May 25, 2017 · 2 min read
Returning to How the Industrial Revolution Changed the World, I recently read a chapter on early industrial transportation: steamboats and trains.
There is a story here like the story of the steam engine. Before industrial transportation, people had to use what was available—what nature gave them. And of the options nature gave them, the most convenient was travel by water.
Ground is inconsistent. It has steep hills, even mountains and valleys. It can be rock, gravel, or sand; hard or soft; dry or swampy. And worst of all, it has friction.
Water is flat and level. It’s pretty much the same anywhere. And you can glide right over it, even with an enormous amount of cargo, as long as you can build a big enough boat to carry the load and still float. Better still, rivers have a consistent, predictable direction. As long as the river is going where you want to go, it’s like a natural moving walkway: just get on it and go.
On land, you (or your animals) have to walk, or if you want to roll on wheels, you need to massive infrastructure investments to pave roads or lay track.
So most transportation, especially for commerce, was by water, and that the biggest cities were ports on the coast or on major rivers. Shipping is still, today, the cheapest way to transport cargo.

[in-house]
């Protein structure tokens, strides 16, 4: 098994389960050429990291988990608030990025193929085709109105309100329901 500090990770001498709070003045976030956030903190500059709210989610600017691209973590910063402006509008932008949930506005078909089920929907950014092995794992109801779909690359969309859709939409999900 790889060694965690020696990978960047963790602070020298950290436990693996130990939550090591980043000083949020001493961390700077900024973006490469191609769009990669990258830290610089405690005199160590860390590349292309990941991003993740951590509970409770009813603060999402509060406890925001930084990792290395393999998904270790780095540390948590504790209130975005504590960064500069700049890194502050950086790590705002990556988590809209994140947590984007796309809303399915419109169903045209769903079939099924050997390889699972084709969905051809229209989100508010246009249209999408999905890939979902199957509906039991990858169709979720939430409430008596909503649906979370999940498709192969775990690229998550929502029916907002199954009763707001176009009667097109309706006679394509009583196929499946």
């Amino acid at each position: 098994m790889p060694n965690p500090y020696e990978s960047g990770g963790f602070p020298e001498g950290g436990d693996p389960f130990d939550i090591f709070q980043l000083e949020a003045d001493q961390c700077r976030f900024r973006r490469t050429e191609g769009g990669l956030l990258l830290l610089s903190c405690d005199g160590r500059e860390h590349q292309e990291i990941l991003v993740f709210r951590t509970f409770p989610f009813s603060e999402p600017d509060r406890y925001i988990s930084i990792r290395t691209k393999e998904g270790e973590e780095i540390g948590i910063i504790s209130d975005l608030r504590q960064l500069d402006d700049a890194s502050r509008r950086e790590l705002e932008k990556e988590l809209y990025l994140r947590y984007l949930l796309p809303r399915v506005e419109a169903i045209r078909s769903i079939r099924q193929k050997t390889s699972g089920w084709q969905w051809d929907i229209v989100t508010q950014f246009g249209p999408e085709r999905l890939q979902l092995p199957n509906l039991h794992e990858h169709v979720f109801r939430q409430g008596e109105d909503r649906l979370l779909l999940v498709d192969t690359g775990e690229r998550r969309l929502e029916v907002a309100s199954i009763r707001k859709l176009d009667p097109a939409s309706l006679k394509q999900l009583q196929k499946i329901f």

However, like everything else nature gives us, travel by water has its inconveniences. At sea, sailors rely on the wind. Rivers have a consistent current, but they go where they want, not where people necessarily want to travel. Not all parts of them are navigable: some may be too narrow, too shallow, or too rocky, not to mention the possibility of waterfalls. And rivers change with the seasons and the weather: sometimes flooding, sometimes drying up, sometimes freezing (which can happen to lakes as well).
One early step in conquering travel was the digging of canals. I always thought of canals as bridging two bodies of water, like at Panama or Suez. But apparently they can also be used to straighten rivers or get around unnavigable parts of them. I’ve only caught hints of this in my reading so far.
The Industrial Revolution brought steamboats—which let you travel without wind, or upriver—and later, trains. In order to get from the stationary steam engines of Newcomen and Watt, to steam-powered vehicles, I gather, the engines had to be made smaller/lighter. I think this was accomplished by creating high-pressure engines, which were more compact yet more dangerous. (The internal combustion engine, I think, can be made smaller and lighter still, which is why the automobile wasn’t invented in the age of steam.) Crump is frustratingly light on details; I’ll have to research more elsewhere.
Why do trains trun on tracks, and pull cars of cargo? They were an evolutionary development from what already existed at coal mines. Mines ran track from the mouth of the mine down to the river, and cars would be filled with coal and then coasted downhill or pulled by horses. Trains were just a matter of hooking a steam engine to this existing technology.
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